The search for Loyola University’s next president, a leader counted on to put the Uptown institution on a stronger financial footing, has kicked into high gear, with officials hoping to name that person by May.

Candidates vying to succeed the Rev. Kevin Wildes, who will step down in June after 14 years, are asked to submit their names for a search committee’s consideration by Jan. 20.

Officials are accepting applications from both Jesuit priests and lay candidates. If a layperson is selected, he or she would be the first such president in Loyola’s nearly 114-year history.

"This is an exciting time for Loyola University New Orleans, as we choose the best candidate to lead the university into the future,” said Dennis Cuneo, a member of Loyola’s board of trustees and chairman of the 14-member search committee.

The committee includes other board members, Loyola alumni, the Student Government Association president and university employees, according to a list Loyola provided.

A broader portion of Loyola's community will get to meet top contenders for the job, officials said.

Whoever is chosen will take the reins of a university that has been beset by financial difficulties and an enrollment slump, undergoing four rounds of buyouts or layoffs in as many years.

The problems began in 2013 after the university enrolled 200 fewer students than administrators expected, causing a budget gap of $25 million. Wildes attributed the problem in part to a national decrease in the number of high school graduates.

To solve the financial woes, Wildes and the board made personnel cuts and reduced the university's contribution to its employees' retirement funds, a contribution that was later reinstated.

Wildes also drew down from the university's endowment to keep Loyola afloat. That endowment, at present, stands at $230 million. In 2014, it was $296 million, according to the National Association of College and University Business Officers.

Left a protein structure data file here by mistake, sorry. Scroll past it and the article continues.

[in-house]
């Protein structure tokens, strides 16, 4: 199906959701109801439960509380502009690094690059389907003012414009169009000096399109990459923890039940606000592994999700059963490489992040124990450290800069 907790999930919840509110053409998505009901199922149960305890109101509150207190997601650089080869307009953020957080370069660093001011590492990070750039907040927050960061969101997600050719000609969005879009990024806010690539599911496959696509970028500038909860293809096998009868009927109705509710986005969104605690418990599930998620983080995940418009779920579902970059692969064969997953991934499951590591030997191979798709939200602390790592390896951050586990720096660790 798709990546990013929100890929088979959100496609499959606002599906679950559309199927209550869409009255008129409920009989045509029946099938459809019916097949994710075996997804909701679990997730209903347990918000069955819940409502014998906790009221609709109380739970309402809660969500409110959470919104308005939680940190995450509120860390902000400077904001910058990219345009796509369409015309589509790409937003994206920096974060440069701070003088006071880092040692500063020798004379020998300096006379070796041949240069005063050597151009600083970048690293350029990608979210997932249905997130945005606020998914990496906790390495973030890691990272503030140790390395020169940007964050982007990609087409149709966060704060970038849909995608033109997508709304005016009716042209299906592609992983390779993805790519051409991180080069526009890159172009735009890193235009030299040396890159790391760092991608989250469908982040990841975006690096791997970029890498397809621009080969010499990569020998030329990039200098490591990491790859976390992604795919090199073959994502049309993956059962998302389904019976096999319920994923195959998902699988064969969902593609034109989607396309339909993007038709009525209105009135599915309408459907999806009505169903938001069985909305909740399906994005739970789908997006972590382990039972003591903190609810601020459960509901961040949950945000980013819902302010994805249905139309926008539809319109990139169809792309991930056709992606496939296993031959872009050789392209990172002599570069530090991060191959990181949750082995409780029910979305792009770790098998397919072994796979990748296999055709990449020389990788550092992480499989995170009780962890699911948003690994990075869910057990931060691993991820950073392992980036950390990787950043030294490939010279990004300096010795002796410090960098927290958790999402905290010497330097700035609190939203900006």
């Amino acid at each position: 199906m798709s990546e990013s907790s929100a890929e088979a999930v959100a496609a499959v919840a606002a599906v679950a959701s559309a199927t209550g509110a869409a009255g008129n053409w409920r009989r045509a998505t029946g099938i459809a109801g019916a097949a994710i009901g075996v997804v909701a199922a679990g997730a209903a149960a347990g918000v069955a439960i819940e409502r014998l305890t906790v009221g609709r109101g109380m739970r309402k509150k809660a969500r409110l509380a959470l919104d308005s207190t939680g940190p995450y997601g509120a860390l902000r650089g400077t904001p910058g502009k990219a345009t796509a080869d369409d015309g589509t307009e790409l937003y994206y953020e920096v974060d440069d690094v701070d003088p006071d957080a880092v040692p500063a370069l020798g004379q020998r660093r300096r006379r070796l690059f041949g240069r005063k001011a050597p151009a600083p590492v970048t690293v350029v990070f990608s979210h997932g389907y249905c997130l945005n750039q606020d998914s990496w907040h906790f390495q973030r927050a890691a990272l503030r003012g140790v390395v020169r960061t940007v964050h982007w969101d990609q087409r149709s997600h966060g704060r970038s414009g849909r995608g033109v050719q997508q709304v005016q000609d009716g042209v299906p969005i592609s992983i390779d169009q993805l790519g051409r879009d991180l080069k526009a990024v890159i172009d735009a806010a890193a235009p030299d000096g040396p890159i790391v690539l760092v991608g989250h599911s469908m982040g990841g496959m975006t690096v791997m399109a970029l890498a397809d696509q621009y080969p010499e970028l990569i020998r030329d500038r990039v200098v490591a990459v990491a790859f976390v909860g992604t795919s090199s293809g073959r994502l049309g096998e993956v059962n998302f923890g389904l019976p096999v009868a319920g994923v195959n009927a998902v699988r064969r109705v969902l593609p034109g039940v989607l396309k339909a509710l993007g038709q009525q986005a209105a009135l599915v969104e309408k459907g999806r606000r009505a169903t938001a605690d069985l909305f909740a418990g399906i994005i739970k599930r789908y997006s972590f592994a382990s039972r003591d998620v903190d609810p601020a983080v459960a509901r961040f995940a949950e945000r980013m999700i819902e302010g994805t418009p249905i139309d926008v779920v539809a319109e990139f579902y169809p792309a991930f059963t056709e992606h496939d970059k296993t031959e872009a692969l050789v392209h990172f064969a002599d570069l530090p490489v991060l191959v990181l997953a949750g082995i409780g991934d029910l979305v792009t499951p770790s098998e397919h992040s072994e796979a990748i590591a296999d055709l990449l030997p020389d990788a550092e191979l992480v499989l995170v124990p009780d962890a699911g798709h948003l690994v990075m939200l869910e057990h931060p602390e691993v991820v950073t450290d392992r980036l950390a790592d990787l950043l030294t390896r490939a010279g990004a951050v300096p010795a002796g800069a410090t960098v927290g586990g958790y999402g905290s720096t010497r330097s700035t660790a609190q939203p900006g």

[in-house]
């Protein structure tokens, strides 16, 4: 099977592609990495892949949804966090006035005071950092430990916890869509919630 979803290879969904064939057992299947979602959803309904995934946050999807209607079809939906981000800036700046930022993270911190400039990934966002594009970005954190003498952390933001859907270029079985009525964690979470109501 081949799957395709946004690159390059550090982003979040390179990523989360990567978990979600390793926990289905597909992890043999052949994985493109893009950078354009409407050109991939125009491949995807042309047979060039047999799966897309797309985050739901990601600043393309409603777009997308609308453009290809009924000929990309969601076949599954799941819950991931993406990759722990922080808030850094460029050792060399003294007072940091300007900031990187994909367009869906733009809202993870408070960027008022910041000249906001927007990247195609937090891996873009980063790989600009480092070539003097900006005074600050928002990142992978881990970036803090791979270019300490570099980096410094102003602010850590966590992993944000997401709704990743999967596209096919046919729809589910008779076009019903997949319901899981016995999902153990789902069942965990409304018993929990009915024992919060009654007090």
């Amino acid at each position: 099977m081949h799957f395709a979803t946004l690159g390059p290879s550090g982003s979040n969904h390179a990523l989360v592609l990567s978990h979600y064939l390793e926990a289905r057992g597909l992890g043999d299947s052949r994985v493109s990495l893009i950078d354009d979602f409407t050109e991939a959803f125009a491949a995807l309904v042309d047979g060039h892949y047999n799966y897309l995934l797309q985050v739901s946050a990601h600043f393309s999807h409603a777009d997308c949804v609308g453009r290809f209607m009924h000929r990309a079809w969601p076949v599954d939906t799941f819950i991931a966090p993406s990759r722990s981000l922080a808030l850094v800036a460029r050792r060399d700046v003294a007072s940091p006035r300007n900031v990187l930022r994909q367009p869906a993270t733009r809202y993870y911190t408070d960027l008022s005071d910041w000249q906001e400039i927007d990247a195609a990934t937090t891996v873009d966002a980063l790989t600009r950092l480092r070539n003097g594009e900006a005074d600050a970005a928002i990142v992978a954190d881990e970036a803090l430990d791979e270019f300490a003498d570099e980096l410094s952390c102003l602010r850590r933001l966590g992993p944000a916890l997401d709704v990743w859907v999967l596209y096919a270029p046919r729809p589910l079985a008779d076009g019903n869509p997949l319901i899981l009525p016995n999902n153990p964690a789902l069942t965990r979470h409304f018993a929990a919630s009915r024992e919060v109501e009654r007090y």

But the university hopes to solve those problems with the help of McKinsey and Co., a consulting firm that helps struggling organizations cut costs and retool its missions.

After work done under a new "Project Magis" recovery plan, this fall's freshman class was a third larger than the previous year's, and the university is on track to generate a budget surplus in 2019.

The next president is expected to continue to fulfill Project Magis, according to a call for applications on the website of Isaacson, Miller, the national firm Loyola has hired to manage the search process.

The new leader must also be a dynamic fundraiser. Work has already started in that regard: A drive to raise $100 million has generated more than $80 million to date.

The financial progress has led to "significant energy and excitement as the Loyola community anticipates welcoming its next president," the document states.

In addition, the chosen candidate will need to improve relations with the school's faculty and staff, some of whom have made it clear that they want to see a more hands-on president. Loyola is seeking a visible leader with a "collaborative and transparent" style, officials said.

The university welcomes contenders who are members of the Society of Jesus — the Catholic order that founded it in 1904 — but it is also opening up the pool to lay candidates "who have a deep understanding of Loyola’s Catholic Jesuit mission and ethos and the ability to inspire and engage others in this mission."

If a lay candidate is chosen, the school would continue to have a Jesuit vice president who would focus on the university's Jesuit and Catholic identity.

Asked how important maintaining Loyola’s longstanding tradition of hiring Jesuit leaders is to the current board and search committee, Vice President of Marketing and Communications Laura Frerichs said Loyola has worked with the local and national Jesuit community to recruit candidates, but she also pointed to changing times at Jesuit colleges.

While the practice of selecting a Jesuit priest to lead Jesuit universities was strong when Wildes was first tapped, she said that about half of the 28 Jesuit colleges and universities in the United States have a non-Jesuit in charge at present.

That’s up from only two colleges with lay leaders in 2003.

"We are committed to our Jesuit mission and values and will expect our next president to lead with those values, which permeate both our curriculum and our campus," Frerichs added.

After the January application deadline, officials will conduct interviews through March. The university expects to select its president by May and have him or her at work by June or July.

Loyola enrolls approximately 3,800 students.

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This story was revised Jan. 14 to update progress on fundraising and to make clear that Loyola already has a Jesuit priest as a vice president.  

Follow Jessica Williams on Twitter, @jwilliamsNOLA​.